OBJECTIVES: With the increasing use of patient reported outcome measures in diabetes, it is important to understand which dimensions are most relevant to clinical indicators, and are the most predictive when assessing clinical change over time. This is important as the PROM scores can help inform the development of tailored therapeutics by highlighting the psychosocial functioning and quality of life impacts of different treatments. The aim of this study is to assess the relationship between the Diabetes Health Profile (DHP-18) and diabetes specific clinical variables to investigate how the measure can be used in the assessment of the impacts of different related complications and treatments.
METHODS: The relationship between the DHP-18 and a number of variables, including diabetes specific and co-morbid health complications and length of time diagnosed were assessed. This was done cross-sectionally and longitudinally using a large dataset of Type 1 and Type 2 people with diabetes (n=1,802) collected in one United Kingdom health authority area. The analysis was carried out using Ordinary Least Squares and Logit regression.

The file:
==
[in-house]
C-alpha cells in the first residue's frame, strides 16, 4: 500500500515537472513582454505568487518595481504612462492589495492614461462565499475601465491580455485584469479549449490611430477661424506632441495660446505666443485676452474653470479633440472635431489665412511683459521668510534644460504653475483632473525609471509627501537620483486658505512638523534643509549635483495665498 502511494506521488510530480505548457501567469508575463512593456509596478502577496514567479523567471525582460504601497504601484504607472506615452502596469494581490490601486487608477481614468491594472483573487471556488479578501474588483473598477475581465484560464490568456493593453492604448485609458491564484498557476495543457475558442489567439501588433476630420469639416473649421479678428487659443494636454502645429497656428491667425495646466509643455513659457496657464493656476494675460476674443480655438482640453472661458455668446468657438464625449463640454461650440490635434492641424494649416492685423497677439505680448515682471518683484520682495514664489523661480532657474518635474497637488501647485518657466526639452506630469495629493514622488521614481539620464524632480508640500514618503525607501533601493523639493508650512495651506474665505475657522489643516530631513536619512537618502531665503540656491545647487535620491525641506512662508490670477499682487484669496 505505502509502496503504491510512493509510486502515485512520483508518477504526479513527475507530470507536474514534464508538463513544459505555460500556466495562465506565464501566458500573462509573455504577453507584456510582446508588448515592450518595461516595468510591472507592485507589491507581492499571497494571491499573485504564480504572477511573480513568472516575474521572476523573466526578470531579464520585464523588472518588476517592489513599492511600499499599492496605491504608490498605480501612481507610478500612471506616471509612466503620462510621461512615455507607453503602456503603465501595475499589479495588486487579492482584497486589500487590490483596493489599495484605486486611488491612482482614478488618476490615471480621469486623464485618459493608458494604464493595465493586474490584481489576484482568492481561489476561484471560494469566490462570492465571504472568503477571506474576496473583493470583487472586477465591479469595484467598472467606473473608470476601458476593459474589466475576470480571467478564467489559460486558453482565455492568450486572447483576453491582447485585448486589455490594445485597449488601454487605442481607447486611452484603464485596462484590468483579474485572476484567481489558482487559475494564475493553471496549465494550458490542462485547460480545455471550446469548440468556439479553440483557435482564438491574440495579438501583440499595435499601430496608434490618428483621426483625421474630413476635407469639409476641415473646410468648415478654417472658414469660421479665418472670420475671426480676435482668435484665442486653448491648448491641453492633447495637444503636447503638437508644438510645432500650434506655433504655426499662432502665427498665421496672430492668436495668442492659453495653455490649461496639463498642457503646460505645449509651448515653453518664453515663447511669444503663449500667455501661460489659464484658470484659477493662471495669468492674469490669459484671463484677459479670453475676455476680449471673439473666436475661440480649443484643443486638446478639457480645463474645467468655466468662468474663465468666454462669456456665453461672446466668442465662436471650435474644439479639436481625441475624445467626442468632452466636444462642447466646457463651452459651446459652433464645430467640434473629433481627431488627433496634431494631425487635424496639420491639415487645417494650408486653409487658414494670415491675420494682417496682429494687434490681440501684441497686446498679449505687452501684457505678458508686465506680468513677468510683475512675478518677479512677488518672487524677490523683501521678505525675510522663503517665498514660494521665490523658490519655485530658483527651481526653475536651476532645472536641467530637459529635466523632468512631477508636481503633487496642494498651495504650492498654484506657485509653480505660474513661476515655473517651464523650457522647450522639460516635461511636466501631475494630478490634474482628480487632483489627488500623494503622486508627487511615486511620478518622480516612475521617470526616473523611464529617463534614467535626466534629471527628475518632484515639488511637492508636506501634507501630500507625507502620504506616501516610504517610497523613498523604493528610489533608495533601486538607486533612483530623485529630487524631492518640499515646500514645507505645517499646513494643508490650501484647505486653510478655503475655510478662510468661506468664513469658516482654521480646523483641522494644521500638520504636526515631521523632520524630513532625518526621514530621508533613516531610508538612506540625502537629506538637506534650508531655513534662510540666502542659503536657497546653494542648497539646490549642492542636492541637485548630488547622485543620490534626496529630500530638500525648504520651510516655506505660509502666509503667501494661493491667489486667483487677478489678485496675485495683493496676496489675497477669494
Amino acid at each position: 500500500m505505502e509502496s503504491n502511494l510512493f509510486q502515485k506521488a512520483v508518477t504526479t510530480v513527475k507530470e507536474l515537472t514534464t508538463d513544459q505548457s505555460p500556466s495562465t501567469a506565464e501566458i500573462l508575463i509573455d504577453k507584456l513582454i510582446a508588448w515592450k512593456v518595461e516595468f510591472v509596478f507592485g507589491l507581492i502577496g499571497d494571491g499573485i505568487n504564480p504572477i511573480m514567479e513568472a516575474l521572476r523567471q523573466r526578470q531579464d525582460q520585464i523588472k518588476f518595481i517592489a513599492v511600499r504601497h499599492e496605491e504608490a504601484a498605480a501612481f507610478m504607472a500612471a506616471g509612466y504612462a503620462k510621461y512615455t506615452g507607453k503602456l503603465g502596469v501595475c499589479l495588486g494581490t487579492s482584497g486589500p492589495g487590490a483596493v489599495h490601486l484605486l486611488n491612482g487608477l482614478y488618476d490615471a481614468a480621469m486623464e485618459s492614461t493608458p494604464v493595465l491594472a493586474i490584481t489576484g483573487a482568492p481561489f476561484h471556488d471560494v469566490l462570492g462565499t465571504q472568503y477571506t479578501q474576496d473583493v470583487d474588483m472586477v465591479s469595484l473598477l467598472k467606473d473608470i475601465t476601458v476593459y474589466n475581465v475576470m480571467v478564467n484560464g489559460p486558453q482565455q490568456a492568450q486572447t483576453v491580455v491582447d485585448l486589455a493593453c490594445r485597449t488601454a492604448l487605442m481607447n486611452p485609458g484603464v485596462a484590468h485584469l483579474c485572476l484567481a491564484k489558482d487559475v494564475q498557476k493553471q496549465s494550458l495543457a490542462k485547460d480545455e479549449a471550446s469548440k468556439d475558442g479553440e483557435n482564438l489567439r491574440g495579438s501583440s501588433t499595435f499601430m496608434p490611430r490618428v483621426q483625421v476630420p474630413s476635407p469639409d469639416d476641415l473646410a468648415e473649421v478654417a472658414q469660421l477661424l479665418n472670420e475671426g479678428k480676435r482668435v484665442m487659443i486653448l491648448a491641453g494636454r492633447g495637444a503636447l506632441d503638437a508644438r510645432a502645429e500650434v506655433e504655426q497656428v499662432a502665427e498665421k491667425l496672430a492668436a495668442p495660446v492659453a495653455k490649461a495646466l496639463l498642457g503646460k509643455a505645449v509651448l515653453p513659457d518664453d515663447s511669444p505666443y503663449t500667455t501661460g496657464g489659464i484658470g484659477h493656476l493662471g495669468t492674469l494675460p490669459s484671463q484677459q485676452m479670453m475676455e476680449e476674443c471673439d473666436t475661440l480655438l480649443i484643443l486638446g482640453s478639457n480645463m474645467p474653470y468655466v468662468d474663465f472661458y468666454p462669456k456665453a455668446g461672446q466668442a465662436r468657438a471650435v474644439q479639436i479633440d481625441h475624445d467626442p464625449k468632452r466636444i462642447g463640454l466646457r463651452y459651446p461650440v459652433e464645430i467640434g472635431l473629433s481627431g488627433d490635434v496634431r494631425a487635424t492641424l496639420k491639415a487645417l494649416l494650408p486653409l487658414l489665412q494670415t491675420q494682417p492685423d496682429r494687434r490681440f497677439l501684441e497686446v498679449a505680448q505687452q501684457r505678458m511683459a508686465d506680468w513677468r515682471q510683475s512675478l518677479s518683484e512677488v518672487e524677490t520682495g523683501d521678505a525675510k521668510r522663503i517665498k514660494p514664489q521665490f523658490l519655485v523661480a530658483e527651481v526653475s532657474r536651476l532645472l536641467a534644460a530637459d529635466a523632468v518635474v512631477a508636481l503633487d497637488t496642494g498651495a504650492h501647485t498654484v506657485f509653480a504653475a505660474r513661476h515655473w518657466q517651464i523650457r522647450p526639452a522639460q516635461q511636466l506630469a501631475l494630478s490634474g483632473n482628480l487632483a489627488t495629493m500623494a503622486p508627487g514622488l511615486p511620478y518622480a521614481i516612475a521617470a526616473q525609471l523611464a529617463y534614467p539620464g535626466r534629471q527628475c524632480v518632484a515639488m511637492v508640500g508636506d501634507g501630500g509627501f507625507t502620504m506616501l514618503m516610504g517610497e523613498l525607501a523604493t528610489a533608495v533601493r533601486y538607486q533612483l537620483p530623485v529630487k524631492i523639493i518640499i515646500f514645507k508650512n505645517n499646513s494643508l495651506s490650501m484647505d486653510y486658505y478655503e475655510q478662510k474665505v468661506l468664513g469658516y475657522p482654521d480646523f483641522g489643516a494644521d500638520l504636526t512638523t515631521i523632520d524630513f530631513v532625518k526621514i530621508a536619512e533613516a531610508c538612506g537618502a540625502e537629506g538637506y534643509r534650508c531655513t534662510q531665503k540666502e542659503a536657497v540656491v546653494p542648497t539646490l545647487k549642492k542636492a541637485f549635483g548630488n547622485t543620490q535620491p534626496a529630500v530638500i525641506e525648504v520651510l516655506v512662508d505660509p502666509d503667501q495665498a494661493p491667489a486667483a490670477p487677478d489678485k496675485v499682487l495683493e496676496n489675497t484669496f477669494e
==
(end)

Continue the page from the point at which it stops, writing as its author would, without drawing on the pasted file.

RESULTS: The Psychological distress domain is significantly associated with eye and foot related complications, and a number of co-morbid conditions including depression. The Barriers to activity domain is significantly associated with eye and foot related complications, duration of diabetes and a range of co-morbid conditions. The Disinhibited eating domain is related to duration of diabetes and co morbid conditions such as bone and lung disease. The number of associated problems was also a key predictive variable.
CONCLUSIONS: The findings indicate that there is relationship between psychosocial functioning as measured by the DHP-18 and a range of clinical indicators. Tailored therapeutics can be used to change or reduce clinical concerns while also impacting on a patient’s psychosocial functioning and quality of life, and the DHP can be used to efficiently measure this.
Mulhern B1, Meadows K2, Churchman D3
1University of Sheffield, Sheffield, United Kingdom, 2DHP Research & Consultancy Ltd, Banbury, United Kingdom, 3University of Oxford, Oxford, United Kingdom
To find out more about the Diabetes Health Profile visit: www:diabetesprofile.com
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